The siblings come into conflict in season two when Daniel faces a stark choice: submit to a retrial that could send him back to death row or plead guilty to murder to avoid further jail time but be banished from the state of Georgia. Amantha can’t believe he would even consider taking the deal and pleading guilty. Her entire identity and most of her life is invested in his factual innocence, not some legal technicality. All of a sudden it seems like all her sacrifices were for nothing – the 20-year struggle to clear her family’s name as much as Daniel’s rendered worthless with a nod of the head from her brother. She reminds him that he wasn’t the only one doing time.

And time itself is a peculiar thing on Rectify. When you complete the show it’ll feel like an age has passed but the show’s entire four-season run takes place over a period of around six months. While other shows set a breakneck pace, Rectify lingers, often on images – an inflatable air dancer, a pecan grove, a hand disturbing a beam of sunlight. It employs the techniques of the hypnotist, not the ringmaster. So much of the study of Daniel, in particular, takes place in the non-verbal that it asks an awful lot of its leading man. Fortunately, they have Aden Young delivering a powerhouse performance, at turns vulnerable, angry and woozy, undercut with a terrific surreal sense of humour, particularly in scenes with Janet.

It got the kind of critical reviews usually reserved for elite Hall of Fame TV. Philadelphia Daily News’ Ellen Gray said “There’s not a bad performance to be had in Rectify,” while Alan Sepinwall of HitFix raved “There is nothing else on television quite like it, and for those who have the patience to sit through Daniel’s still, slow journey, the emotional rewards are enormous.” The Huffington Post’s Maureen Ryan wholeheartedly agreed. “This wonderful, resonant show clearly has a deep belief in the power of redemption and connection. If you don’t believe me, see for yourself. Please.” The bold creative choices – the pacing, investment in character and purposeful ambiguity – had paid off. Artistically, it was a smash.

It wasn’t just the critics it impressed. Damien Echols, who spent two decades imprisoned on death row before being released (but not exonerated) on DNA evidence, wrote “I can tell you from first-hand experience that Rectify is a very realistic show.” He spoke of how perfectly the show captured “the shock and trauma of someone just released after nearly 20 years on death row.” Echols saw his own experience mirrored as the dumbfounded Daniel emerges from years of a sensory starved environment to a glut of noises, colours, shapes and sounds.  “I was drunk on the river of human energy that flowed all around me, over me, and through me. The human interaction and energy I’d been starved of for almost 20 years.” It’s a sad but profound endorsement from a real-life Daniel Holden.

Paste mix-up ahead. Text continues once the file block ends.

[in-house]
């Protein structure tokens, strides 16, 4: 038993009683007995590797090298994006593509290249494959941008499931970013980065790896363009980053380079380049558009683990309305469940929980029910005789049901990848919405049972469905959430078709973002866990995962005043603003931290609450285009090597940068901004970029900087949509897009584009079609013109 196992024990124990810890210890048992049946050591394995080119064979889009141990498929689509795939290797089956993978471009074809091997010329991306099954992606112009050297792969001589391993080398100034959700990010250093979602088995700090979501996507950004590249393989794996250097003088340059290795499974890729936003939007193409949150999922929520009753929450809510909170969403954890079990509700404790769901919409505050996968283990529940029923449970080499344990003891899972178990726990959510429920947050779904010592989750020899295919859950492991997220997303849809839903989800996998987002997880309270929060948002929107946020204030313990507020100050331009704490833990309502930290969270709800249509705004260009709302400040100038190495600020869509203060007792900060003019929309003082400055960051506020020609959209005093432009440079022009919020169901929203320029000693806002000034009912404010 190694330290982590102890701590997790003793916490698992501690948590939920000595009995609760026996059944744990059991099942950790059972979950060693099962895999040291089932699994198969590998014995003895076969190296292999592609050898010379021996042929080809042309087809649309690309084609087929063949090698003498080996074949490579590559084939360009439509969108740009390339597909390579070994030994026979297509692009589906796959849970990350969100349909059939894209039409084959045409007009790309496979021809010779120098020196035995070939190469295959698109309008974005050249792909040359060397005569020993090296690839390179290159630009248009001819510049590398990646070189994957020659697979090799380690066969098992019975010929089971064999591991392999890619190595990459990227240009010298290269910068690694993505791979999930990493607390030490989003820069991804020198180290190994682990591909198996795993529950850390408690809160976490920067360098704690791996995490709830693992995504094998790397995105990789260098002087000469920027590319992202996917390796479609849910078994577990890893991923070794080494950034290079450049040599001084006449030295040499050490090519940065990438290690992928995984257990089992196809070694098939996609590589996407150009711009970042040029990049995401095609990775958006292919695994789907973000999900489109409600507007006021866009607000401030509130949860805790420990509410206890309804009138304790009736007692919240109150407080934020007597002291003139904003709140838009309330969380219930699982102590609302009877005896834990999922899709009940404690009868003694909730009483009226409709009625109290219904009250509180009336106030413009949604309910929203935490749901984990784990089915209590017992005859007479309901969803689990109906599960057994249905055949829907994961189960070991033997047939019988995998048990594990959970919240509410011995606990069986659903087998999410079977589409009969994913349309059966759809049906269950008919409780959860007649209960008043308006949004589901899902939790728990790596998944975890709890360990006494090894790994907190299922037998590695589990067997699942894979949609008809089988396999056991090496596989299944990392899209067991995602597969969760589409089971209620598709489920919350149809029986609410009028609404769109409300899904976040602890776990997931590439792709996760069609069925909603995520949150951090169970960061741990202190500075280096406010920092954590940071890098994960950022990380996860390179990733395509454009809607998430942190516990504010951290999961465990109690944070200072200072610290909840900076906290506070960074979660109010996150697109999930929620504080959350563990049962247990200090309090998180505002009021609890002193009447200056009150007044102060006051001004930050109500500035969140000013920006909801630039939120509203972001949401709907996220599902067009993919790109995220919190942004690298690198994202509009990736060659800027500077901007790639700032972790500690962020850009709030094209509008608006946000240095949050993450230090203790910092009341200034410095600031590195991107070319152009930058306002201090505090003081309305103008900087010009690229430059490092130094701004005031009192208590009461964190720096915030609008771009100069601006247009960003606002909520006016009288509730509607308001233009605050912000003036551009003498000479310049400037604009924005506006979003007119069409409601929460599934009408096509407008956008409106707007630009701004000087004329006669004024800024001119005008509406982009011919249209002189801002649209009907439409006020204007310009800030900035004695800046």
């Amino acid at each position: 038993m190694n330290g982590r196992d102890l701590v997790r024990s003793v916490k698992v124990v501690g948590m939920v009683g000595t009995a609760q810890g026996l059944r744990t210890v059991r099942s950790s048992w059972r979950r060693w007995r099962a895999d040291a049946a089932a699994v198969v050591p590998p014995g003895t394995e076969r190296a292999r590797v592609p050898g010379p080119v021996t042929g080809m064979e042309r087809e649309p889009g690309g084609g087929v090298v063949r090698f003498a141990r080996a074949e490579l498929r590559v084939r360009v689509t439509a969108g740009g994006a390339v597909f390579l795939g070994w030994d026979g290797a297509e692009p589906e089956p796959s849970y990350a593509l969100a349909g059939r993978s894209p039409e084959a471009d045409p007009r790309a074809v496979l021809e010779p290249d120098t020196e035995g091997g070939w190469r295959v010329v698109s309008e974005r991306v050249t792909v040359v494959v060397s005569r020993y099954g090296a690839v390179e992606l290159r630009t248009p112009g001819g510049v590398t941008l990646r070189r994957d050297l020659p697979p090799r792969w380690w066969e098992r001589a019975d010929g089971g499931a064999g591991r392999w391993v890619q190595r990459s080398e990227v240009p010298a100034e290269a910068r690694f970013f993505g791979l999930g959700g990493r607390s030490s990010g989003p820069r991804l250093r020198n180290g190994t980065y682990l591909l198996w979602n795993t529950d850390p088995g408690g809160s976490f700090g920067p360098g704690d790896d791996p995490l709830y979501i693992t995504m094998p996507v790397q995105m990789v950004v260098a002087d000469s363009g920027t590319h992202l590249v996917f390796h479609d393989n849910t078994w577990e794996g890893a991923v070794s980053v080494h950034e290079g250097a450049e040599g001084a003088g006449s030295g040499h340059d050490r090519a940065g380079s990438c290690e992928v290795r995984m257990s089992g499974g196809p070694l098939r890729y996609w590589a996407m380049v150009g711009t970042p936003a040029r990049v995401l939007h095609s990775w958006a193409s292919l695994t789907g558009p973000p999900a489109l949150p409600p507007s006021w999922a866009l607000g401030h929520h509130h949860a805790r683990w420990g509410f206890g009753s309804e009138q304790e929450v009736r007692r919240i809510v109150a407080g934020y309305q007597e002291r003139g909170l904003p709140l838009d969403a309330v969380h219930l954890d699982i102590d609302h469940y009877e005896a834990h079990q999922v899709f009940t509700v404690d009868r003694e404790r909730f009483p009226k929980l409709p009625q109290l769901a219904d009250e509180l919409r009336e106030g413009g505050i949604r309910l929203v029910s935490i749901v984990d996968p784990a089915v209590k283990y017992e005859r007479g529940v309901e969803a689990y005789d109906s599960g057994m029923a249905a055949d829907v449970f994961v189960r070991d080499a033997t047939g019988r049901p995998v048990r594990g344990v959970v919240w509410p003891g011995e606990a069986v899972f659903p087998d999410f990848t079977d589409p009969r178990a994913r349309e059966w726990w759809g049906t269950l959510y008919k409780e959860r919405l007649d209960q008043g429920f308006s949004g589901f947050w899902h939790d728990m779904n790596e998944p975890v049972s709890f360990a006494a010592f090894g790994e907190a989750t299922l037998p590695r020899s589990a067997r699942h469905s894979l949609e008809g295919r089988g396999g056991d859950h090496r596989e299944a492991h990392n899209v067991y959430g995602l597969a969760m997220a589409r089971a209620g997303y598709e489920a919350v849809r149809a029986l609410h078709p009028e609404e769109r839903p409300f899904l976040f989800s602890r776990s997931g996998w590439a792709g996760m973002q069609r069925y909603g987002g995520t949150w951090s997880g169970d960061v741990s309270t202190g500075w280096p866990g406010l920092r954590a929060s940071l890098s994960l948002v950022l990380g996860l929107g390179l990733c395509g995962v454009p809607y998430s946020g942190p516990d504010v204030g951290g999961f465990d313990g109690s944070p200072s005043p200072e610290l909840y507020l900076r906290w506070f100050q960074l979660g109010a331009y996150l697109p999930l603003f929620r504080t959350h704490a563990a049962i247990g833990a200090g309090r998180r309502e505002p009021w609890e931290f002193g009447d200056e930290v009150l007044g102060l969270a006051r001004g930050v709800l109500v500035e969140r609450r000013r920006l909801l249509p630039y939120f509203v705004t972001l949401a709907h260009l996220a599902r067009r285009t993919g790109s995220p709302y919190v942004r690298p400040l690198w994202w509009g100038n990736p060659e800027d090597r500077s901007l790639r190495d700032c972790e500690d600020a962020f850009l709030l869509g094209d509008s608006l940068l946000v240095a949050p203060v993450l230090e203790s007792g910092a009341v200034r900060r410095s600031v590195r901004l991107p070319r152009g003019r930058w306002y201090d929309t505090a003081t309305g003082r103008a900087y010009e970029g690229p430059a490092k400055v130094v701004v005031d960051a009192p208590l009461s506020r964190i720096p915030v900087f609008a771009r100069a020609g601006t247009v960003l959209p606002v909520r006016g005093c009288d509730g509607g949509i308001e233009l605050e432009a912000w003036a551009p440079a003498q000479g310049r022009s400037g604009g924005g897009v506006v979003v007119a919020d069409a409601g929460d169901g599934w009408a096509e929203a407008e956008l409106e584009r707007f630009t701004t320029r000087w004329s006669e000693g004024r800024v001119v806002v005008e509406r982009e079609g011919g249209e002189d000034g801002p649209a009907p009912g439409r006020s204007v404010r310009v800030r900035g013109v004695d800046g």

Perhaps predictably the killer reviews couldn’t stop Rectify from posting heroically low ratings. Typically garnering audiences of 100-200K per episode, it was a show even many TV critics didn’t even bother with. I know from experience it was a tough sell to potential viewers. “Terminally ill chemistry teacher becomes crystal meth kingpin” is a hell of a hook. “Possibly innocent man gets released, wanders round in a daze” not so much. The audience size would have tested the most understanding of channels. Standing by your show is one thing but it had the kind of barely audible low-level buzz that kills a show halfway through its first season. Sundance though stuck to their guns and saw it through all the way to the end of a fourth season and the Ray McKinnon-penned series finale. Few shows in history have been so relentlessly backed by a network.

No one at Sundance feels like it didn’t earn it. Even as a viewer Rectify is a series that makes you work for it. It’s not the kind of show you can have on in the background while you’re doing a few chores and get the general gist. There are layers of meaning in the framing, composition and silence vital to the story. McKinnon explains “I grew up around subtext. There was subtext in my family. There was subtext in my community. There’s always the things that aren’t being said. If we’re observant, we see this, we feel that.”

In other words, it demands your full attention but few shows deliver as completely. You won’t regret it.

James Donaghy

James Donaghy